Happy thesis-versary!

I was going to write a post re: Sheryl Sandberg and 'Lean In' since I had the chance to listen to her W50 speech last Friday at HBS (celebrating 50 years of women attending HBS). But since I got caught up finishing another book, I'm only starting 'Lean In' and will write that post next week--if I haven't finished that book by then, there's a problem since it's not that long and a pretty fast, straightforward read (not to mention, I'd say a good third of what I've already read was in her speech).

So Thursday marked one year of submitting that magnum opus that was my senior thesis. I go on Facebook and find it completely surreal to see pictures of my friends graduating this year holding their 9x12 black leather, gold embossed books that serve as testimony to their survival of the hardest experience at Princeton (or at the very least the hardest academic one). It feels like eons ago since I wrote and finished mine.

Whenever I try to remember the process of writing my thesis, only a few things come to mind:

1. Submitting it to the printer the Sunday before it was due (or technically the Monday, since I think it was 1 or 2 in the morning).

2. Two or three random nights at Starbucks where I'd crack through writing or editing a full chapter while peeing my brains out from the trenta iced teas I was drinking. (Side note: if you didn't know, you can order iced tea or iced coffee at Starbucks in a 31 oz cup. I imagine this is dangerous for those who like their iced coffee.) Luckily, I stuck to the caffeine-free Passion tea. I got my caffeine hits at Small World Coffee, since their cappuccinos were (expensive but) superior to anything in town. The only cappuccino challenger was the Little Chef, which was very well hidden but had delicious espresso drinks and pastries and was extremely cute. Problem? No evening hours.

3. The few days during Spring Break when TFC and I were in the carrel simultaneously for a substantial period of time and we went to Olives and had our little death locker stashed with triple-chocolate cookies, hummus, pesto tortellini, and whatever amazing special of the day was hanging out behind the class cases of this Greek-inspired, deli-caterer from heaven.

The story that's more meaningful with respect to my thesis is the one about my advisor. The first time I met the person who would be my main advisor for my thesis was my sophomore fall and I was trying to see if I could do an independent concentration in translation/intercultural communication (which exists only as a minor at Princeton, same as linguistics). I wanted to do something with Chinese, which I had started taking only a few months ago, and I think I had mentioned wanting to use Chinese primary source material in my thesis. He basically told me I couldn't do it, or that if I did, I'd have to spend two summers doing intensive work and then some, and I'd be lucky if that were still enough. My eyes were welling up for the full ten minutes of this conversation, and then I dashed to my individual session for CHI 101, crying on the way and my nose still running during my conversation session with the teacher. I carried around an "I'll show him...I'll show them all!" attitude with regard to getting good at Chinese for the rest of my time at college.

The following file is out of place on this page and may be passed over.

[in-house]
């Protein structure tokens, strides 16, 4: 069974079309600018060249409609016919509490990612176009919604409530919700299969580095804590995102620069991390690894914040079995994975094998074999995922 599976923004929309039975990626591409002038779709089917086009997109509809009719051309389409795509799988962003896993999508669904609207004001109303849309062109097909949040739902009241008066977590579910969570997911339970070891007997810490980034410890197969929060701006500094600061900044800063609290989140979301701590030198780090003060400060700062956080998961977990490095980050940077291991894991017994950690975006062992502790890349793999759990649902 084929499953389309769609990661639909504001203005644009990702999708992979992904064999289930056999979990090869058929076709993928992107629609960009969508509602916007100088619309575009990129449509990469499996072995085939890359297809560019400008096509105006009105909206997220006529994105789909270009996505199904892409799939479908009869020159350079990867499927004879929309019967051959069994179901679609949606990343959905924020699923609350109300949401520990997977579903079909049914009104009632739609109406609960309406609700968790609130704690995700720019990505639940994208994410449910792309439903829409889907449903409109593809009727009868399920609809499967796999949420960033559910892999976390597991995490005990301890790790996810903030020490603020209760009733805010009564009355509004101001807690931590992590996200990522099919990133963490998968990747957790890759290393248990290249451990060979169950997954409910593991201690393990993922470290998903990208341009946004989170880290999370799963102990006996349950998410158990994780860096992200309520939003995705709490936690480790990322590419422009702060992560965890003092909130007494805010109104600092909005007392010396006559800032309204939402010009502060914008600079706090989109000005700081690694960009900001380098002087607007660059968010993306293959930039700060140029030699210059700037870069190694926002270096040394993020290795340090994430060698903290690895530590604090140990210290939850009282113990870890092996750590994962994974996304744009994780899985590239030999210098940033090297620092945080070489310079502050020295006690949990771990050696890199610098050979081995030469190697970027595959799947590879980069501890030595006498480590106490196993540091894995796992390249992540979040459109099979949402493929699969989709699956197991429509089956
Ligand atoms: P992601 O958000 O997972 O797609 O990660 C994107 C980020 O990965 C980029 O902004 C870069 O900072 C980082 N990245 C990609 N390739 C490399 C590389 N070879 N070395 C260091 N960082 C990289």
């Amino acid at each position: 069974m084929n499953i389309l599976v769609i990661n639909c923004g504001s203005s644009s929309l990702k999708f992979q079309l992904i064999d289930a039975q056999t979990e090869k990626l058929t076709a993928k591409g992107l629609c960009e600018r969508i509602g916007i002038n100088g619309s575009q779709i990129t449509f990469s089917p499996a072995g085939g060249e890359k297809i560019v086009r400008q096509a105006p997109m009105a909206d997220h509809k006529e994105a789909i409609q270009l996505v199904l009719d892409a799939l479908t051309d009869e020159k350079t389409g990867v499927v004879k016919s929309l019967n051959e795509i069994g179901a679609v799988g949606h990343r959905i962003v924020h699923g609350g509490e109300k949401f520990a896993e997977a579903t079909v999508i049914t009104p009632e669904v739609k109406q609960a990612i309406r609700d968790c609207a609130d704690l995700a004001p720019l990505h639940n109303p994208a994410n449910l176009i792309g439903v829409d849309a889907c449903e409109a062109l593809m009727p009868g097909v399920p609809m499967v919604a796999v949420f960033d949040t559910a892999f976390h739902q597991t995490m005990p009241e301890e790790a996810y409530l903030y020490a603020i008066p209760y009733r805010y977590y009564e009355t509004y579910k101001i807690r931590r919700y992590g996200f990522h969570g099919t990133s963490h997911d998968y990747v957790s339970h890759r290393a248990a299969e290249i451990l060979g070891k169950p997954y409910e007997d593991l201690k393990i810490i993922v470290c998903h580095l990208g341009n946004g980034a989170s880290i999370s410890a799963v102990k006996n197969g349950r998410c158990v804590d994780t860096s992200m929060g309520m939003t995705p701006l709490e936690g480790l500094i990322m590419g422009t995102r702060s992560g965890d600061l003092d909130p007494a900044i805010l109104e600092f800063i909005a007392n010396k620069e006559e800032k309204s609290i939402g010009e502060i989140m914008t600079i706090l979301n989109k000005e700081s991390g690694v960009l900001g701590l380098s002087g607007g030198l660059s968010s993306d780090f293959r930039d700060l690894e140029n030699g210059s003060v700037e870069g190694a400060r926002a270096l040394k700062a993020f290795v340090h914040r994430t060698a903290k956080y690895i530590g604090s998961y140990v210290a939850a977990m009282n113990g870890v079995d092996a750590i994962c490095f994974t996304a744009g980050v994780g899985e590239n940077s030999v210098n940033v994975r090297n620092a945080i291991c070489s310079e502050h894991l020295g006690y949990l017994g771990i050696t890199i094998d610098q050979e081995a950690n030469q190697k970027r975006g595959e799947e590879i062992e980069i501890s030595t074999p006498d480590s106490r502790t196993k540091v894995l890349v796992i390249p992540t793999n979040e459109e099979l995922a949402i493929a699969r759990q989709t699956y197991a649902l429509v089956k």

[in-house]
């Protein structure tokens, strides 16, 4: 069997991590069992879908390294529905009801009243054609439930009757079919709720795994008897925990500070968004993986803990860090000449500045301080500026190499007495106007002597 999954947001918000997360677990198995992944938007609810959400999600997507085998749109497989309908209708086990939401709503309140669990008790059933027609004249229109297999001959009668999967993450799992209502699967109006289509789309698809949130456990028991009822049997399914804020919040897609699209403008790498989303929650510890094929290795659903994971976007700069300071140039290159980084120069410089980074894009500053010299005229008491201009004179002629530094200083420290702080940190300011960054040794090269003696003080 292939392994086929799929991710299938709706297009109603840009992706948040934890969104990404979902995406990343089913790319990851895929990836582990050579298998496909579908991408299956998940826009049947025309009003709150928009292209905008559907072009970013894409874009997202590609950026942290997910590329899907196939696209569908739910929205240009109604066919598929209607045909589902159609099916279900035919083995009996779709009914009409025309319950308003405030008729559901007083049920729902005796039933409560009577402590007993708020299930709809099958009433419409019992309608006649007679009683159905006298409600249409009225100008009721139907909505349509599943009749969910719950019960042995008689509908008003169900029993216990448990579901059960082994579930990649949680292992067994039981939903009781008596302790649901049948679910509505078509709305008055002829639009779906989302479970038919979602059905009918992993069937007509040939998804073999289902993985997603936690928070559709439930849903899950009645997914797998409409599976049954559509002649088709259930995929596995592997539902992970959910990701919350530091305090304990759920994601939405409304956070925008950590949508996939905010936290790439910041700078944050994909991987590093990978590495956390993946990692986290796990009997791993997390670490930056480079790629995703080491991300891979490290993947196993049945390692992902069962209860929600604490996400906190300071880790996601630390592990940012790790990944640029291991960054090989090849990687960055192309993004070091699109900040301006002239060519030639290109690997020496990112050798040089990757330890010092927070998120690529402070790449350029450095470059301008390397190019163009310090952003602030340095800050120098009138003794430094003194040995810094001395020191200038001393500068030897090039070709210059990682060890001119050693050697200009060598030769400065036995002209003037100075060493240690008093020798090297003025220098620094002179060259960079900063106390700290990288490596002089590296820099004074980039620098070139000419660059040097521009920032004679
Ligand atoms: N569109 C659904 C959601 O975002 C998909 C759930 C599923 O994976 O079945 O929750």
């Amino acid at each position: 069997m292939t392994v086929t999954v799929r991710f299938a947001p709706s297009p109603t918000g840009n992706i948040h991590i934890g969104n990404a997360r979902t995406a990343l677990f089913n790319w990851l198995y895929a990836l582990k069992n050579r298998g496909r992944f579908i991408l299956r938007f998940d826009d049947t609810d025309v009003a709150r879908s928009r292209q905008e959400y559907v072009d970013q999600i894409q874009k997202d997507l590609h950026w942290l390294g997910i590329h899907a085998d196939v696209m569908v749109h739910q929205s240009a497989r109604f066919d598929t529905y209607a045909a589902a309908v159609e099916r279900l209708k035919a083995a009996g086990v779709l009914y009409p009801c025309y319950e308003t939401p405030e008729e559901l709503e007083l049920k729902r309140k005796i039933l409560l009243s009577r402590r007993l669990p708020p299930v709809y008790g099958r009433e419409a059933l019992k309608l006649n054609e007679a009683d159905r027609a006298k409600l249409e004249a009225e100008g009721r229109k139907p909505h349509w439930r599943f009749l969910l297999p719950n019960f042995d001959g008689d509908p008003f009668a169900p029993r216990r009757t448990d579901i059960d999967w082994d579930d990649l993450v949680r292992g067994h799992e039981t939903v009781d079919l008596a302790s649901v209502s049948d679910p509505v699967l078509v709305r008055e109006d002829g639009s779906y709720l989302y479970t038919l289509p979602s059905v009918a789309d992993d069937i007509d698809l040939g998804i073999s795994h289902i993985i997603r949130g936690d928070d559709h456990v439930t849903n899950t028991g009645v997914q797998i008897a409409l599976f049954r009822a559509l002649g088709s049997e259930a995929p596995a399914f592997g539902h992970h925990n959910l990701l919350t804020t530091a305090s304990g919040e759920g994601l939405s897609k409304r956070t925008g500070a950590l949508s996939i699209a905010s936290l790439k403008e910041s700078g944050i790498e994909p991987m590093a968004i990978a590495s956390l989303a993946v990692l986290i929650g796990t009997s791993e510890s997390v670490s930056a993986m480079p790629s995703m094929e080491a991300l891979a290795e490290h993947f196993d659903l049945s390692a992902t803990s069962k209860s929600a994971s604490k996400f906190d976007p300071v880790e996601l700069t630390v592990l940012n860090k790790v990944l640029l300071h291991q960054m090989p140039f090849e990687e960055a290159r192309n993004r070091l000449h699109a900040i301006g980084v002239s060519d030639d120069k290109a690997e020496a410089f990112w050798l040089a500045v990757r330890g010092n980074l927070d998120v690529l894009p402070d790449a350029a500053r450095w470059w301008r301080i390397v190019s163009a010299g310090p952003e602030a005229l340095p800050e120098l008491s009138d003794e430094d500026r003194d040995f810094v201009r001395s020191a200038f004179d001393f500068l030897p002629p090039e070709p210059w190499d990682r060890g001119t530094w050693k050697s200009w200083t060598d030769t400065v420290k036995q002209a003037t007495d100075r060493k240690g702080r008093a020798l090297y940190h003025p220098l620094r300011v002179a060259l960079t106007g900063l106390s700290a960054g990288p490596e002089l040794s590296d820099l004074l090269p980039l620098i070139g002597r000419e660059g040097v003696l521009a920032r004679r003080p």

When the time came to find someone who could support the China half of my thesis, since the only person in the Comp Lit department who did some form of Chinese was chilling out at the humanities center at Stanford for the year, I was told I needed to find someone outside of the department, and a professor I trusted advised me to consult that professor whom I could only remember as "the one who made me cry." Having put off writing the email the entire time I was in Rio, I finally sat down to write it when I reached Wildwood for my final a cappella "beach week" warm up week. I got a reply the following morning around noon and had a meeting set up for when I returned to campus. He was an excellent advisor who really pushed me to go from good to great on the whole project. I don't think he remembered the "your Chinese won't be good enough to use the language in your thesis" conversation from two years before, but if he did, he certainly didn't doubt my abilities when it came to thesis research and implementation.

He did make me cry again, but that time, it had nothing to do with my Chinese. In fact, it was when the whole ordeal was over. Even though he was from a different department, he came to see my honors get announced at the Comp Lit Class Day reception the day before graduation. The whole journey I'd taken throughout college, culminating with this thesis that was well-written enough and used enough Chinese to win me a prize (scroll down for proof that I used to be academic and awesome), was incredible and overwhelming, and seeing my advisor, "the one who made me cry," in the Comp Lit audience to support me was really touching. When I think of my brightest, happiest moments from my college experience, this is the mental picture that shows up first, and even though I try not to get too caught up in memories, I let this one linger in my head a little longer. And then on days like these where I'm in situations that make me doubt myself (or at China forums that remind me how crusty my Chinese is and how hard I still need to work to make a successful career involving China), it reminds me to have a little more faith. After all, I like to hope I didn't trade in my potential for my diploma.